The Minister for Employment Relations, Industry and the Regions (Alan Johnson): A national strategic framework on women's enterprise is currently being developed by the Small Business Service, in conjunction with ProwessPromoting Women's Enterprise Supportand a cross-Government policy group. That strategy will provide a cohesive, co-ordinated and long-term approach to women's enterprise in the UK.
Mr. David : Does my hon. Friend agree that there is an urgent need to tackle sexist bias in the media? The Western Mail yesterday included a feature on Welsh entrepreneurs. It stated that Welsh business "men" were more positive and looking to build on their current success. It contained seven photographs of men but none of women.
Alan Johnson: I agree that treatment by the media is a barrier that women have to surmount. However, the media probably take their lead from other political parties, which have a small representation of women. Perhaps they could do their bit to help the media enter the 21st century.
Miss Anne McIntosh (Vale of York): To prevent bias such as that displayed by The Western Mail and in the spirit of equal opportunity, will the Minister confirm that the same measures will be made available to male entrepreneurs?
Alan Johnson: I can confirm two things. The Government introduced maternity allowance for self-employed women for the first time. Many women entrepreneurs experience difficulty because their partners work and cannot find time to help with child care. From April, the Government will introduce measures to ensure that people's right to apply for flexible working allows the man in the relationship to help the woman entrepreneur better to fulfil her objectives and ambitions.
The Minister for Energy and Construction (Mr. Brian Wilson): Credit cards are regulated under the Consumer Credit Act 1974, which provides protection for consumers taking out an agreement. A review of the Act was announced in July 2001. As part of it, we will publish a consultation on the simplification of the credit advertising regulations in the summer.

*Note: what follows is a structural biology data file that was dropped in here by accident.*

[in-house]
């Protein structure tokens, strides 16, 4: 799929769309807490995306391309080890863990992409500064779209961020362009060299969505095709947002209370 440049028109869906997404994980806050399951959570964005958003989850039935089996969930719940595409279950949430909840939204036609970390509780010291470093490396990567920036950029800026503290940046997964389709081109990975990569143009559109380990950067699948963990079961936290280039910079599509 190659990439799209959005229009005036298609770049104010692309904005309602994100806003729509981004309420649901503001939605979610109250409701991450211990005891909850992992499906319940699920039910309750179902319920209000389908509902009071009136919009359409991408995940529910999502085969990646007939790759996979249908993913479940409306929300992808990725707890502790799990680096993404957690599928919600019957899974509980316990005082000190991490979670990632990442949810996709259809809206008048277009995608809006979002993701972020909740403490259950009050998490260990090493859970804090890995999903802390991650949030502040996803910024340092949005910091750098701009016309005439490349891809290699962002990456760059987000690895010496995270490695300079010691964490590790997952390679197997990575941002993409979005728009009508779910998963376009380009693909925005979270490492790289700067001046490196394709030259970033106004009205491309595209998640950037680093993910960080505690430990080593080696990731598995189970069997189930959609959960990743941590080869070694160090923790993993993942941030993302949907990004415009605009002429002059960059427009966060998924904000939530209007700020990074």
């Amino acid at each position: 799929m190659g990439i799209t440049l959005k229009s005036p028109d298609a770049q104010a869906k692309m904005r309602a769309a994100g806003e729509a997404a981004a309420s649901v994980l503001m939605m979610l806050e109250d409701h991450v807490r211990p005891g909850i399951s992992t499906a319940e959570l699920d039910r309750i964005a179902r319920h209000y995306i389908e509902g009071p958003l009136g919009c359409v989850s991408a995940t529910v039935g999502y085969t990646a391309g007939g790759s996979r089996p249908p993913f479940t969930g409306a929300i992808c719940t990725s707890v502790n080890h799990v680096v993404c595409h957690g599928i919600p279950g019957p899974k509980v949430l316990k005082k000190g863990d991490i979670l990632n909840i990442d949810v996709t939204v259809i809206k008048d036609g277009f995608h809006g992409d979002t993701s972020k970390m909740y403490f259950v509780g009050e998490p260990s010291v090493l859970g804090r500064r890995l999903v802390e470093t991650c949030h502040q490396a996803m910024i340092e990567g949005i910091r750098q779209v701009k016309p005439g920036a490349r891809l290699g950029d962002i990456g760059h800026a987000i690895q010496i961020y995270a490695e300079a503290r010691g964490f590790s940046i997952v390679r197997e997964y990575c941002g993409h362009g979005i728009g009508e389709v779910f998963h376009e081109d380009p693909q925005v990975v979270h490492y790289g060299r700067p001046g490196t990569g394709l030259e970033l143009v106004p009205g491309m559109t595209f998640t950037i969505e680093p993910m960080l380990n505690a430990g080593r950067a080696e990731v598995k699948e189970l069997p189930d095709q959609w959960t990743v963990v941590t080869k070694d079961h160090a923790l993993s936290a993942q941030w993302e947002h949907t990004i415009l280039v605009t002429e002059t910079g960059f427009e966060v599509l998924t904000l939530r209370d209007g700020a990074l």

Norman Lamb: I thank the Minister for that reply. Earlier this week, MasterCard was exposed for ripping off retailers to the tune of hundreds and millions of pounds, and especially for discriminating against small retailers. The consumer ultimately bears the cost.
The spotlight now turns on the misleading annual percentage rate figures, which make it impossible for consumers to calculate the cost of credit. I appreciate that a review is being conducted, but what is the time scale for it? It has dragged on endlessly. When will the Government act to give consumers the protection that they need?
Mr. Wilson: This is not normally my territory, but I have a great deal of sympathy with the hon. Gentleman's comments. The best way in which to deal with the unsolicited conflicting and confusing offers that come through our letterboxes is to file them in the bin.
The outcome of the review will be published in the summer. I agree entirely with the hon. Gentleman's point that consumers must be protected and that having no consistent base of information confuses rather than protects. The industry is good at exploiting that trick.
Mr. Mark Lazarowicz (Edinburgh, North and Leith): Can my hon. Friend do something in the review about the outrageously high rates of interest that many leading stores charge for their in-store credit cards? Some charge interest of 30 per cent. APR, which is absurdly high at a time of historically low interest rates.
Mr. Wilson: Again, I have great sympathy with those comments. If consistent information were published, people would be better able to read across. Every trick in the book is used to inveigle people into costly agreements. There is a fine line between the nanny-state approach and providing decent protection from such misinformation or, at best, confusing information. That is the purpose of the review, and I shall convey hon. Members' views and their desire for urgency to my colleague, my hon. Friend the Member for Welwyn Hatfield (Miss Melanie Johnson), who normally deals with those issues.
Mr. Wilson: That is precisely why I tried to establish a balance. We cannot offer individual protection to everyone who should understand the information but chooses not to. Many people are the authors of their misfortune. We are trying to strike a balance. People should be able to get information that allows them to compare different offers, see the interest rates that will be charged, and work out what they will end up paying. However, at the point where the state intervenes to ensure that that information is available, I would agree with the hon. Gentleman that we cannot protect people from their own misjudgments.